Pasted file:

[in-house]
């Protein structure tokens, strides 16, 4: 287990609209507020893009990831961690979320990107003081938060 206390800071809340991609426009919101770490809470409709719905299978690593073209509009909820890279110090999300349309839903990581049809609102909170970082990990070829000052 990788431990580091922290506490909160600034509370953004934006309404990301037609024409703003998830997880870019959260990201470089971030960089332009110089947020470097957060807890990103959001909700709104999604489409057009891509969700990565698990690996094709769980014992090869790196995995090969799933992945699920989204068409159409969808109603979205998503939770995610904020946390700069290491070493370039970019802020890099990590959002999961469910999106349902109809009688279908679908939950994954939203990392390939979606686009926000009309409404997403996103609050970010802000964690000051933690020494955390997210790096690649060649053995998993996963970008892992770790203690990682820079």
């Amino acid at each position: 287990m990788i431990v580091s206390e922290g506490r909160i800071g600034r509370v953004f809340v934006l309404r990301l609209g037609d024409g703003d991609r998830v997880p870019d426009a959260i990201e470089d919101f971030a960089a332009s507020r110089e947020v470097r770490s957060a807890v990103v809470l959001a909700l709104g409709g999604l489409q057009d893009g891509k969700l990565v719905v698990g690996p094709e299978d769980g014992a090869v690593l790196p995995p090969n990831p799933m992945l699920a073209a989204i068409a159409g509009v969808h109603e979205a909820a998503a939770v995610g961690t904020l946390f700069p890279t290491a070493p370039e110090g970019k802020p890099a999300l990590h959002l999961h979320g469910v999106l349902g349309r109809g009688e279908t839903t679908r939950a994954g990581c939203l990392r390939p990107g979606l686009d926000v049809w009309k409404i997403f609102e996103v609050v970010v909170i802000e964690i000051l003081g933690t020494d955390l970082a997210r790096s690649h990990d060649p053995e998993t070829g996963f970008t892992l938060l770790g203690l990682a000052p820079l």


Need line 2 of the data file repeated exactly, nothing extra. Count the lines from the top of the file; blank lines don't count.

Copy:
């Protein structure tokens, strides 16, 4: 287990609209507020893009990831961690979320990107003081938060 206390800071809340991609426009919101770490809470409709719905299978690593073209509009909820890279110090999300349309839903990581049809609102909170970082990990070829000052 990788431990580091922290506490909160600034509370953004934006309404990301037609024409703003998830997880870019959260990201470089971030960089332009110089947020470097957060807890990103959001909700709104999604489409057009891509969700990565698990690996094709769980014992090869790196995995090969799933992945699920989204068409159409969808109603979205998503939770995610904020946390700069290491070493370039970019802020890099990590959002999961469910999106349902109809009688279908679908939950994954939203990392390939979606686009926000009309409404997403996103609050970010802000964690000051933690020494955390997210790096690649060649053995998993996963970008892992770790203690990682820079």